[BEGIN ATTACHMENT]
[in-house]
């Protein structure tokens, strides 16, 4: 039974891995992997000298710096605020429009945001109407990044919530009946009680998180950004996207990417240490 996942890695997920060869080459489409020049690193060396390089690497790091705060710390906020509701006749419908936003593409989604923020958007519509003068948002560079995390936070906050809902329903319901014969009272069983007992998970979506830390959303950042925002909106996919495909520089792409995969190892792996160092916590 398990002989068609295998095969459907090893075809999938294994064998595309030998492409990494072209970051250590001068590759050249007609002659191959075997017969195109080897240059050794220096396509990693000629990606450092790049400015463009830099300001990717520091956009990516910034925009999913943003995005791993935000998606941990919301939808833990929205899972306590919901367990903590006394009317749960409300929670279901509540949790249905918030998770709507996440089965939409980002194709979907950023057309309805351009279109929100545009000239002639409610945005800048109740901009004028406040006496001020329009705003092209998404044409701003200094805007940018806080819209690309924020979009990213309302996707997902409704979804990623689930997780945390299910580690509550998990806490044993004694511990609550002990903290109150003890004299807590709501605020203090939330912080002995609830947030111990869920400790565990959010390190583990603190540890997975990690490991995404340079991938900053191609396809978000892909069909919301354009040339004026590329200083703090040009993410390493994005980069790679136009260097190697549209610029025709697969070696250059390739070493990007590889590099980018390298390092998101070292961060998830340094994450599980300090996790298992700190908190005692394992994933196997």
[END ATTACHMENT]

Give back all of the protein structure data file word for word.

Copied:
[in-house]
């Protein structure tokens, strides 16, 4: 039974891995992997000298710096605020429009945001109407990044919530009946009680998180950004996207990417240490 996942890695997920060869080459489409020049690193060396390089690497790091705060710390906020509701006749419908936003593409989604923020958007519509003068948002560079995390936070906050809902329903319901014969009272069983007992998970979506830390959303950042925002909106996919495909520089792409995969190892792996160092916590 398990002989068609295998095969459907090893075809999938294994064998595309030998492409990494072209970051250590001068590759050249007609002659191959075997017969195109080897240059050794220096396509990693000629990606450092790049400015463009830099300001990717520091956009990516910034925009999913943003995005791993935000998606941990919301939808833990929205899972306590919901367990903590006394009317749960409300929670279901509540949790249905918030998770709507996440089965939409980002194709979907950023057309309805351009279109929100545009000239002639409610945005800048109740901009004028406040006496001020329009705003092209998404044409701003200094805007940018806080819209690309924020979009990213309302996707997902409704979804990623689930997780945390299910580690509550998990806490044993004694511990609550002990903290109150003890004299807590709501605020203090939330912080002995609830947030111990869920400790565990959010390190583990603190540890997975990690490991995404340079991938900053191609396809978000892909069909919301354009040339004026590329200083703090040009993410390493994005980069790679136009260097190697549209610029025709697969070696250059390739070493990007590889590099980018390298390092998101070292961060998830340094994450599980300090996790298992700190908190005692394992994933196997």